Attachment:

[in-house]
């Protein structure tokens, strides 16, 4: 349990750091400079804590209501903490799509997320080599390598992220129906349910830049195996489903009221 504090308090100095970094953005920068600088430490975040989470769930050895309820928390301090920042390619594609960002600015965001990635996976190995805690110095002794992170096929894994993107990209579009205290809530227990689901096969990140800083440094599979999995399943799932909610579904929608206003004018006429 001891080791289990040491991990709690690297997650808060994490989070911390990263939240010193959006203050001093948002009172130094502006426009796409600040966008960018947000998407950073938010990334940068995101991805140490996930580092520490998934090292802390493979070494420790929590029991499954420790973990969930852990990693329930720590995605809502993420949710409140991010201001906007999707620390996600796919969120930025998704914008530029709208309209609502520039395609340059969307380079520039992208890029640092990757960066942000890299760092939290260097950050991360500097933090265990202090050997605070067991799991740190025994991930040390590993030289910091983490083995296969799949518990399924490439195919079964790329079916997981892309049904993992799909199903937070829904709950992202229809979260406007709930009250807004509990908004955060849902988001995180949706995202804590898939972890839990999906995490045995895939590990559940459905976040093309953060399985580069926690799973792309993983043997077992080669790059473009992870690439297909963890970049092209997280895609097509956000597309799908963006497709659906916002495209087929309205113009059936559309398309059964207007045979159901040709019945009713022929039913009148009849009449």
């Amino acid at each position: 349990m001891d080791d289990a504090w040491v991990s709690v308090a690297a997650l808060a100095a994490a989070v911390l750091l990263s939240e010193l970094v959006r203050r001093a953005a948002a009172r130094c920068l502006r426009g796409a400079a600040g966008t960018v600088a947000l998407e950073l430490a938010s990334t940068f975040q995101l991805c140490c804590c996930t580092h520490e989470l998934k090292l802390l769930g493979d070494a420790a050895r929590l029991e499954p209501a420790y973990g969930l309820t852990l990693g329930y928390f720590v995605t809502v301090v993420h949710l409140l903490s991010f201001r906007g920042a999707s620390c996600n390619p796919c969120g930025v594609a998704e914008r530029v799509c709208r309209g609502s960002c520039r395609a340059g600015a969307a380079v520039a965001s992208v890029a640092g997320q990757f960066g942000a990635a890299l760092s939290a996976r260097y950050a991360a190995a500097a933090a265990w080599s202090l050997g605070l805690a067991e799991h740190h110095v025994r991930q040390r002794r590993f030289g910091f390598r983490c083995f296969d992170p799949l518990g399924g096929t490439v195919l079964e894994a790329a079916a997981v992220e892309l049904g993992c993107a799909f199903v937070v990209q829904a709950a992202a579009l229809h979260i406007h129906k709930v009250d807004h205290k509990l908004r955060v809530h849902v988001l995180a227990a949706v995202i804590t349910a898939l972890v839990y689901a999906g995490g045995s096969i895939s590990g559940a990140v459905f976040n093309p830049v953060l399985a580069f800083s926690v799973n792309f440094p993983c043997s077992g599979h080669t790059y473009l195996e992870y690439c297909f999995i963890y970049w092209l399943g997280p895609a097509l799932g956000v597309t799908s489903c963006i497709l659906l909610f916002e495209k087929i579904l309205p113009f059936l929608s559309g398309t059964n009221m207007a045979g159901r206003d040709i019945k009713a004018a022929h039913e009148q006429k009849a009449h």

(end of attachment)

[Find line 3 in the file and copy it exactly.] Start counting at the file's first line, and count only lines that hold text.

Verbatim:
């Amino acid at each position: 349990m001891d080791d289990a504090w040491v991990s709690v308090a690297a997650l808060a100095a994490a989070v911390l750091l990263s939240e010193l970094v959006r203050r001093a953005a948002a009172r130094c920068l502006r426009g796409a400079a600040g966008t960018v600088a947000l998407e950073l430490a938010s990334t940068f975040q995101l991805c140490c804590c996930t580092h520490e989470l998934k090292l802390l769930g493979d070494a420790a050895r929590l029991e499954p209501a420790y973990g969930l309820t852990l990693g329930y928390f720590v995605t809502v301090v993420h949710l409140l903490s991010f201001r906007g920042a999707s620390c996600n390619p796919c969120g930025v594609a998704e914008r530029v799509c709208r309209g609502s960002c520039r395609a340059g600015a969307a380079v520039a965001s992208v890029a640092g997320q990757f960066g942000a990635a890299l760092s939290a996976r260097y950050a991360a190995a500097a933090a265990w080599s202090l050997g605070l805690a067991e799991h740190h110095v025994r991930q040390r002794r590993f030289g910091f390598r983490c083995f296969d992170p799949l518990g399924g096929t490439v195919l079964e894994a790329a079916a997981v992220e892309l049904g993992c993107a799909f199903v937070v990209q829904a709950a992202a579009l229809h979260i406007h129906k709930v009250d807004h205290k509990l908004r955060v809530h849902v988001l995180a227990a949706v995202i804590t349910a898939l972890v839990y689901a999906g995490g045995s096969i895939s590990g559940a990140v459905f976040n093309p830049v953060l399985a580069f800083s926690v799973n792309f440094p993983c043997s077992g599979h080669t790059y473009l195996e992870y690439c297909f999995i963890y970049w092209l399943g997280p895609a097509l799932g956000v597309t799908s489903c963006i497709l659906l909610f916002e495209k087929i579904l309205p113009f059936l929608s559309g398309t059964n009221m207007a045979g159901r206003d040709i019945k009713a004018a022929h039913e009148q006429k009849a009449h």